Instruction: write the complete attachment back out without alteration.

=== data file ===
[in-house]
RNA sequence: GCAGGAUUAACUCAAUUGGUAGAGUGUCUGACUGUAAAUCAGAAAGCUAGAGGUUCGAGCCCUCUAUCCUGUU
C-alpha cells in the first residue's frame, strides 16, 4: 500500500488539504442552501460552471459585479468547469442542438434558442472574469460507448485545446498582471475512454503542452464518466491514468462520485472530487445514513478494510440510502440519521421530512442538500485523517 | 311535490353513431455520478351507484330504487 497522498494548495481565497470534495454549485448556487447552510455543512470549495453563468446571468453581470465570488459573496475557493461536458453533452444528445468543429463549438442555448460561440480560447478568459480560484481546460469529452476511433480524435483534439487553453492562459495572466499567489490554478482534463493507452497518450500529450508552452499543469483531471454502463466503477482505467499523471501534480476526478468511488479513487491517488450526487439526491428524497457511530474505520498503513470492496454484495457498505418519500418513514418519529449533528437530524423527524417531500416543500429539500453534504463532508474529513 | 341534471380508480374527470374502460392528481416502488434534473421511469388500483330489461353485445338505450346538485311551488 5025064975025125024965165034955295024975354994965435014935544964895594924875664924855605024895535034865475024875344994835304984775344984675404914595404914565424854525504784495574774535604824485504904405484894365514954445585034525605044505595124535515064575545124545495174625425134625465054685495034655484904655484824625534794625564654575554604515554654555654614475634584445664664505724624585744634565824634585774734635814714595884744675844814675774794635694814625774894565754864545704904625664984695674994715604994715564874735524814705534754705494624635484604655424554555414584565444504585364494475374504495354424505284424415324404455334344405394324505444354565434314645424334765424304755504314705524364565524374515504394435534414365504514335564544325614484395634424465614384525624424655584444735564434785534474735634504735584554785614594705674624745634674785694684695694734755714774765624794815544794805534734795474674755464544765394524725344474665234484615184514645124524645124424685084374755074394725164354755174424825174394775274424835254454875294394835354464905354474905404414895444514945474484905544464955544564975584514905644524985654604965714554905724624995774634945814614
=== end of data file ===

[in-house]
RNA sequence: GCAGGAUUAACUCAAUUGGUAGAGUGUCUGACUGUAAAUCAGAAAGCUAGAGGUUCGAGCCCUCUAUCCUGUU
C-alpha cells in the first residue's frame, strides 16, 4: 500500500488539504442552501460552471459585479468547469442542438434558442472574469460507448485545446498582471475512454503542452464518466491514468462520485472530487445514513478494510440510502440519521421530512442538500485523517 | 311535490353513431455520478351507484330504487 497522498494548495481565497470534495454549485448556487447552510455543512470549495453563468446571468453581470465570488459573496475557493461536458453533452444528445468543429463549438442555448460561440480560447478568459480560484481546460469529452476511433480524435483534439487553453492562459495572466499567489490554478482534463493507452497518450500529450508552452499543469483531471454502463466503477482505467499523471501534480476526478468511488479513487491517488450526487439526491428524497457511530474505520498503513470492496454484495457498505418519500418513514418519529449533528437530524423527524417531500416543500429539500453534504463532508474529513 | 341534471380508480374527470374502460392528481416502488434534473421511469388500483330489461353485445338505450346538485311551488 5025064975025125024965165034955295024975354994965435014935544964895594924875664924855605024895535034865475024875344994835304984775344984675404914595404914565424854525504784495574774535604824485504904405484894365514954445585034525605044505595124535515064575545124545495174625425134625465054685495034655484904655484824625534794625564654575554604515554654555654614475634584445664664505724624585744634565824634585774734635814714595884744675844814675774794635694814625774894565754864545704904625664984695674994715604994715564874735524814705534754705494624635484604655424554555414584565444504585364494475374504495354424505284424415324404455334344405394324505444354565434314645424334765424304755504314705524364565524374515504394435534414365504514335564544325614484395634424465614384525624424655584444735564434785534474735634504735584554785614594705674624745634674785694684695694734755714774765624794815544794805534734795474674755464544765394524725344474665234484615184514645124524645124424685084374755074394725164354755174424825174394775274424835254454875294394835354464905354474905404414895444514945474484905544464955544564975584514905644524985654604965714554905724624995774634945814614